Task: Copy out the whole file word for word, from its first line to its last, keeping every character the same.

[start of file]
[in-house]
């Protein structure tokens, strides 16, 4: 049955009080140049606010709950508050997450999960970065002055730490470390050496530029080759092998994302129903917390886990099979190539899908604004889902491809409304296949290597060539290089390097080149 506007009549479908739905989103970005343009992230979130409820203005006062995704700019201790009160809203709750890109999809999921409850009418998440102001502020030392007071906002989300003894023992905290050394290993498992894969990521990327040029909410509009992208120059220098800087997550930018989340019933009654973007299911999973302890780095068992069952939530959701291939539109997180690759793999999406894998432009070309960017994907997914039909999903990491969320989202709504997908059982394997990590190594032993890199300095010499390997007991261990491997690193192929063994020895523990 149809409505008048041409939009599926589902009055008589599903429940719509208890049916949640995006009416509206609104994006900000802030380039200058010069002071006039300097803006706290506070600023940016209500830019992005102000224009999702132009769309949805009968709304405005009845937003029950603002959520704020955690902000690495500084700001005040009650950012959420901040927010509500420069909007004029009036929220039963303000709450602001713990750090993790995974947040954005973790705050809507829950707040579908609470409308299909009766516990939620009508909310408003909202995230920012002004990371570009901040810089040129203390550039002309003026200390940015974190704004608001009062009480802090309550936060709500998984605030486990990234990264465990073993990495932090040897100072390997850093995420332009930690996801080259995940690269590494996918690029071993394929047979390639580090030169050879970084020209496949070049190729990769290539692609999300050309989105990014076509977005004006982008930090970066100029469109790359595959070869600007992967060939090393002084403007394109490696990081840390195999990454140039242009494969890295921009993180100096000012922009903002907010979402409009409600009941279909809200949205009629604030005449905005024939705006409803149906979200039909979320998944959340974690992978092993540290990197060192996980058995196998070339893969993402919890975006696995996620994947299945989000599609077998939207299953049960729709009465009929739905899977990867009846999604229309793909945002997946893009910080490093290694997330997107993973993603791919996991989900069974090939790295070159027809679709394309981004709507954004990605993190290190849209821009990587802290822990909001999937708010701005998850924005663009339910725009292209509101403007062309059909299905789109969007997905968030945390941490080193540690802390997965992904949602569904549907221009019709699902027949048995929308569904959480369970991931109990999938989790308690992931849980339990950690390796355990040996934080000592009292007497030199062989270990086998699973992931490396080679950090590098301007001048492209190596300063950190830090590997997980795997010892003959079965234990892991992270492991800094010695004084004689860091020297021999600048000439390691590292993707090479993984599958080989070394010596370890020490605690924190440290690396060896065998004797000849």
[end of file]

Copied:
[in-house]
């Protein structure tokens, strides 16, 4: 049955009080140049606010709950508050997450999960970065002055730490470390050496530029080759092998994302129903917390886990099979190539899908604004889902491809409304296949290597060539290089390097080149 506007009549479908739905989103970005343009992230979130409820203005006062995704700019201790009160809203709750890109999809999921409850009418998440102001502020030392007071906002989300003894023992905290050394290993498992894969990521990327040029909410509009992208120059220098800087997550930018989340019933009654973007299911999973302890780095068992069952939530959701291939539109997180690759793999999406894998432009070309960017994907997914039909999903990491969320989202709504997908059982394997990590190594032993890199300095010499390997007991261990491997690193192929063994020895523990 149809409505008048041409939009599926589902009055008589599903429940719509208890049916949640995006009416509206609104994006900000802030380039200058010069002071006039300097803006706290506070600023940016209500830019992005102000224009999702132009769309949805009968709304405005009845937003029950603002959520704020955690902000690495500084700001005040009650950012959420901040927010509500420069909007004029009036929220039963303000709450602001713990750090993790995974947040954005973790705050809507829950707040579908609470409308299909009766516990939620009508909310408003909202995230920012002004990371570009901040810089040129203390550039002309003026200390940015974190704004608001009062009480802090309550936060709500998984605030486990990234990264465990073993990495932090040897100072390997850093995420332009930690996801080259995940690269590494996918690029071993394929047979390639580090030169050879970084020209496949070049190729990769290539692609999300050309989105990014076509977005004006982008930090970066100029469109790359595959070869600007992967060939090393002084403007394109490696990081840390195999990454140039242009494969890295921009993180100096000012922009903002907010979402409009409600009941279909809200949205009629604030005449905005024939705006409803149906979200039909979320998944959340974690992978092993540290990197060192996980058995196998070339893969993402919890975006696995996620994947299945989000599609077998939207299953049960729709009465009929739905899977990867009846999604229309793909945002997946893009910080490093290694997330997107993973993603791919996991989900069974090939790295070159027809679709394309981004709507954004990605993190290190849209821009990587802290822990909001999937708010701005998850924005663009339910725009292209509101403007062309059909299905789109969007997905968030945390941490080193540690802390997965992904949602569904549907221009019709699902027949048995929308569904959480369970991931109990999938989790308690992931849980339990950690390796355990040996934080000592009292007497030199062989270990086998699973992931490396080679950090590098301007001048492209190596300063950190830090590997997980795997010892003959079965234990892991992270492991800094010695004084004689860091020297021999600048000439390691590292993707090479993984599958080989070394010596370890020490605690924190440290690396060896065998004797000849």